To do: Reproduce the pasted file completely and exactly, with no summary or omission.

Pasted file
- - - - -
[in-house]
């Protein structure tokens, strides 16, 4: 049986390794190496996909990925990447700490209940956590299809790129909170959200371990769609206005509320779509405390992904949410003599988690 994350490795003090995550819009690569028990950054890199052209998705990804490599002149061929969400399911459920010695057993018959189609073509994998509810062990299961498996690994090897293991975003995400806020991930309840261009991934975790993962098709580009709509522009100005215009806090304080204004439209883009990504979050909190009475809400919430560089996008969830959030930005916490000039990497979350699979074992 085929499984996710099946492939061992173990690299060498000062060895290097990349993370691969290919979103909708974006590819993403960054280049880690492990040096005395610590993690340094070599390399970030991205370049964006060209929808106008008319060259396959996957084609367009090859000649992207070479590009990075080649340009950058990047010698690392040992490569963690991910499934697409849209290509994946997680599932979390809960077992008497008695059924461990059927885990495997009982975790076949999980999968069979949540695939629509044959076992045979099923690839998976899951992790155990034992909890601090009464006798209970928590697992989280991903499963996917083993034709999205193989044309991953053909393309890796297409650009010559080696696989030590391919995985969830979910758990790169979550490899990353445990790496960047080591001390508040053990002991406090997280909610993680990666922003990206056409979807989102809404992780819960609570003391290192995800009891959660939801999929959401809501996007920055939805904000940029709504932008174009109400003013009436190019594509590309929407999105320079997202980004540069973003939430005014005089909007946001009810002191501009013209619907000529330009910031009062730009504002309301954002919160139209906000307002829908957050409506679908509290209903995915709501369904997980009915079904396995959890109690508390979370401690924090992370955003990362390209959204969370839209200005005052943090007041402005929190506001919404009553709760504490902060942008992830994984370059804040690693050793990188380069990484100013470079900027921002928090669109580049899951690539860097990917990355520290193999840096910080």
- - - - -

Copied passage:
[in-house]
């Protein structure tokens, strides 16, 4: 049986390794190496996909990925990447700490209940956590299809790129909170959200371990769609206005509320779509405390992904949410003599988690 994350490795003090995550819009690569028990950054890199052209998705990804490599002149061929969400399911459920010695057993018959189609073509994998509810062990299961498996690994090897293991975003995400806020991930309840261009991934975790993962098709580009709509522009100005215009806090304080204004439209883009990504979050909190009475809400919430560089996008969830959030930005916490000039990497979350699979074992 085929499984996710099946492939061992173990690299060498000062060895290097990349993370691969290919979103909708974006590819993403960054280049880690492990040096005395610590993690340094070599390399970030991205370049964006060209929808106008008319060259396959996957084609367009090859000649992207070479590009990075080649340009950058990047010698690392040992490569963690991910499934697409849209290509994946997680599932979390809960077992008497008695059924461990059927885990495997009982975790076949999980999968069979949540695939629509044959076992045979099923690839998976899951992790155990034992909890601090009464006798209970928590697992989280991903499963996917083993034709999205193989044309991953053909393309890796297409650009010559080696696989030590391919995985969830979910758990790169979550490899990353445990790496960047080591001390508040053990002991406090997280909610993680990666922003990206056409979807989102809404992780819960609570003391290192995800009891959660939801999929959401809501996007920055939805904000940029709504932008174009109400003013009436190019594509590309929407999105320079997202980004540069973003939430005014005089909007946001009810002191501009013209619907000529330009910031009062730009504002309301954002919160139209906000307002829908957050409506679908509290209903995915709501369904997980009915079904396995959890109690508390979370401690924090992370955003990362390209959204969370839209200005005052943090007041402005929190506001919404009553709760504490902060942008992830994984370059804040690693050793990188380069990484100013470079900027921002928090669109580049899951690539860097990917990355520290193999840096910080």